Once known as "The World's Greatest Weekly," the Chicago Defender newspaper has been publishing news and information for nearly 117 years. Providing dependable and important news to the African American people of Chicago, it remains one of the most influential black weekly newspapers in the nation.
The newspaper was launched by Robert S. Abbott in 1905. Inspired by his beliefs in equal job opportunities and social justice, Abbott published the first issue of the Chicago Defender on May 5th, of that year. By 1910 the Defender began to gain popularity and readership.
The Chicago Defender soon became more than just a newspaper. It was also a beacon, especially for African American readers in the Southern United States.
To distribute the paper beyond the city of Chicago, Abbott worked out a system with railroad workers who agreed to take the Defender across state lines by rail into the South. This method of circulation was informal, but very effective. And it was often against the law. White distributors refused to circulate the paper and groups like the Ku Klux Klan would confiscate the paper and threaten people who were found reading it.
But that didn’t stop the black population from reading. At the paper’s height, it is estimated that four out of five African Americans read the Chicago Defender. By the 1920s readership reached 500,000 people a week.
The Defender used large, sensationalist headlines and graphic images to capture the attention of readers. The paper often covered the racial injustice African Americans faced in the United States. During World War I, they published articles supporting the Great Migration --- the mass movement of African Americans from the South to the North. The paper posted job listings and train schedules and even declared May 15, 1917 as “The Great Northern Drive.”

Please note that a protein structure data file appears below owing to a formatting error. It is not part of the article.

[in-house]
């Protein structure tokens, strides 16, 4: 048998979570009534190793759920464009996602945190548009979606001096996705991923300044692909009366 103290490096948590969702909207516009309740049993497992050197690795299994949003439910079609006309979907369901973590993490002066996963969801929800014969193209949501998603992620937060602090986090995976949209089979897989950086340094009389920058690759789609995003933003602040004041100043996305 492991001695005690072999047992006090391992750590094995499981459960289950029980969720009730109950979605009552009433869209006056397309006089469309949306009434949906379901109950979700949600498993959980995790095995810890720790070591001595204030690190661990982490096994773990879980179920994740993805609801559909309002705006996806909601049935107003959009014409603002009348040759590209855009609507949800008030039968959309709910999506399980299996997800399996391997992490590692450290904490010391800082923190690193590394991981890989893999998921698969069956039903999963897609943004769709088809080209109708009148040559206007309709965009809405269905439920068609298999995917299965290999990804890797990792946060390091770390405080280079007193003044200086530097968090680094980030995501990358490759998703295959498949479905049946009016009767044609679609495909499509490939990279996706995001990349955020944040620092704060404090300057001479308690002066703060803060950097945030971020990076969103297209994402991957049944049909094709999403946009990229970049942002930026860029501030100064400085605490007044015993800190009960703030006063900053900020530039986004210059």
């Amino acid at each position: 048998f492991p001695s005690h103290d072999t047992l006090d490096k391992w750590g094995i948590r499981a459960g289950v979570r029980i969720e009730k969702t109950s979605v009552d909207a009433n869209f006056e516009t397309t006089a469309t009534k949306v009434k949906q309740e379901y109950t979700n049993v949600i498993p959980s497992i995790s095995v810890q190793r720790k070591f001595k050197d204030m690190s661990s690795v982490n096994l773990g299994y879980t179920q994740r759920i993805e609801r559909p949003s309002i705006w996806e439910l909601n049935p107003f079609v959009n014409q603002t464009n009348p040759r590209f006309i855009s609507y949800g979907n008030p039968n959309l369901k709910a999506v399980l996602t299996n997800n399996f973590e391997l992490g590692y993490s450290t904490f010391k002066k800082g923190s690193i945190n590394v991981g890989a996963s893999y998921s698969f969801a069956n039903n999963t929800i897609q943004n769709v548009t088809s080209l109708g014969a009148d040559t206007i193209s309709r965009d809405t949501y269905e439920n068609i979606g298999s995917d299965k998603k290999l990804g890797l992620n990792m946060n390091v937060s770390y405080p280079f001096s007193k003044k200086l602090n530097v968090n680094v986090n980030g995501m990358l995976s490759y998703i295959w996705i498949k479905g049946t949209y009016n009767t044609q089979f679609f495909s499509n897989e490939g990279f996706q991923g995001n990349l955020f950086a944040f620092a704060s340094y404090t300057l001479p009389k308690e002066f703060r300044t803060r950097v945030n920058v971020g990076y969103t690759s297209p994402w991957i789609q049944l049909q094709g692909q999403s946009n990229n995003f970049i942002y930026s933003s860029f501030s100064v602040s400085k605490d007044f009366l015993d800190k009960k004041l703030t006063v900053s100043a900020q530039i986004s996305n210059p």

The paper’s influence was wide reaching, with more than 110,000 people migrating to Chicago between 1916 and 1918. After the war, the Defender covered events like the Red Summer Riots of 1919 and featured well known journalists of the era, Walter White and Langston Hughes, as columnists. The paper was also a champion for fair housing policies and equal employment opportunities.
In 1953, the Chicago Weekly Defender became the Chicago Daily Defender, reporting daily during the Civil Rights Movement. They reported on the deaths of Emmett Till and Dr. Martin Luther King Jr., among others, and criticized the United States Armed Forces for their treatment of black servicemen.
After publisher John H. Sengstacke, who had succeeded John Abbott, passed away in 1997, circulation declined to less than 20,000. In 2003, the Defender was bought by Real Time Inc. and in 2008, returned to weekly publications. In 2019, the Defender stopped their presses and began reporting online. While many Chicago families were nostalgic for the print version, the transition to the online Defender proved successful, reaching 475,000 unique visitors a month.
Now, 117 years strong, the Chicago Defender is still providing news in a fair and balanced manner.
[Sources: Smithsonian Magazine; Britannica; The New York Times; Chicago Defender]